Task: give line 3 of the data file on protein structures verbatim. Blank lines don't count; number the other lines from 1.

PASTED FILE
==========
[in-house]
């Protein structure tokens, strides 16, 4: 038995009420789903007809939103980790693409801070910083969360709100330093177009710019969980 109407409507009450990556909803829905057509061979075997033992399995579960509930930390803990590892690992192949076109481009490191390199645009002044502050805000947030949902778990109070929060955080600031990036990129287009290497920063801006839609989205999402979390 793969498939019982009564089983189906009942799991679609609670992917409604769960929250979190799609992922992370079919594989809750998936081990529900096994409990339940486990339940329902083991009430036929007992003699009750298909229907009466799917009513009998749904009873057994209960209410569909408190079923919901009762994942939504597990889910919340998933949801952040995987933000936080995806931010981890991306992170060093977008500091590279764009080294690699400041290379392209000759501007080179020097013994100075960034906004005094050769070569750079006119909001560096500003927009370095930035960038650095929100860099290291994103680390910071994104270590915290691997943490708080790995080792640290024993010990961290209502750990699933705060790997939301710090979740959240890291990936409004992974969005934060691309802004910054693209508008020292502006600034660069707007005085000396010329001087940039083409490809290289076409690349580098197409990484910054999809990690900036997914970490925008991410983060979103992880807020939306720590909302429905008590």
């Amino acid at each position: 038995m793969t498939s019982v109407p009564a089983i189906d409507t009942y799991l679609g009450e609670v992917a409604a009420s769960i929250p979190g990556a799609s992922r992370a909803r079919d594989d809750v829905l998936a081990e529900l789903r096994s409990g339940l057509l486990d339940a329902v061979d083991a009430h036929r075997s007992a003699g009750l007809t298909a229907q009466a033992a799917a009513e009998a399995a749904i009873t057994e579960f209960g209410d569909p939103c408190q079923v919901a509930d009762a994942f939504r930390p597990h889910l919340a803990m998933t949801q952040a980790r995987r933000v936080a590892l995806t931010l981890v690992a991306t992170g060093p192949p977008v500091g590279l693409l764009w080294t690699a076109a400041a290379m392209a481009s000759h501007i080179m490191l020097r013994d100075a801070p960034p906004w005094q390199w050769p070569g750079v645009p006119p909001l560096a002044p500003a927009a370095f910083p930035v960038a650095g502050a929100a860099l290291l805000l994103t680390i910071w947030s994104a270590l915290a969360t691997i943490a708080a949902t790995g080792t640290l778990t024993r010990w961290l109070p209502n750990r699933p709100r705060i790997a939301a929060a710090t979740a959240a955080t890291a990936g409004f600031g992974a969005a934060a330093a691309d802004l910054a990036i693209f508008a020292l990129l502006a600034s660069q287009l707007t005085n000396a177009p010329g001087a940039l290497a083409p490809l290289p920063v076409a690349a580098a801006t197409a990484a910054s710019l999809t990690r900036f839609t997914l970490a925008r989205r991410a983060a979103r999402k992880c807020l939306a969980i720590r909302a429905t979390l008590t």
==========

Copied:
């Amino acid at each position: 038995m793969t498939s019982v109407p009564a089983i189906d409507t009942y799991l679609g009450e609670v992917a409604a009420s769960i929250p979190g990556a799609s992922r992370a909803r079919d594989d809750v829905l998936a081990e529900l789903r096994s409990g339940l057509l486990d339940a329902v061979d083991a009430h036929r075997s007992a003699g009750l007809t298909a229907q009466a033992a799917a009513e009998a399995a749904i009873t057994e579960f209960g209410d569909p939103c408190q079923v919901a509930d009762a994942f939504r930390p597990h889910l919340a803990m998933t949801q952040a980790r995987r933000v936080a590892l995806t931010l981890v690992a991306t992170g060093p192949p977008v500091g590279l693409l764009w080294t690699a076109a400041a290379m392209a481009s000759h501007i080179m490191l020097r013994d100075a801070p960034p906004w005094q390199w050769p070569g750079v645009p006119p909001l560096a002044p500003a927009a370095f910083p930035v960038a650095g502050a929100a860099l290291l805000l994103t680390i910071w947030s994104a270590l915290a969360t691997i943490a708080a949902t790995g080792t640290l778990t024993r010990w961290l109070p209502n750990r699933p709100r705060i790997a939301a929060a710090t979740a959240a955080t890291a990936g409004f600031g992974a969005a934060a330093a691309d802004l910054a990036i693209f508008a020292l990129l502006a600034s660069q287009l707007t005085n000396a177009p010329g001087a940039l290497a083409p490809l290289p920063v076409a690349a580098a801006t197409a990484a910054s710019l999809t990690r900036f839609t997914l970490a925008r989205r991410a983060a979103r999402k992880c807020l939306a969980i720590r909302a429905t979390l008590t």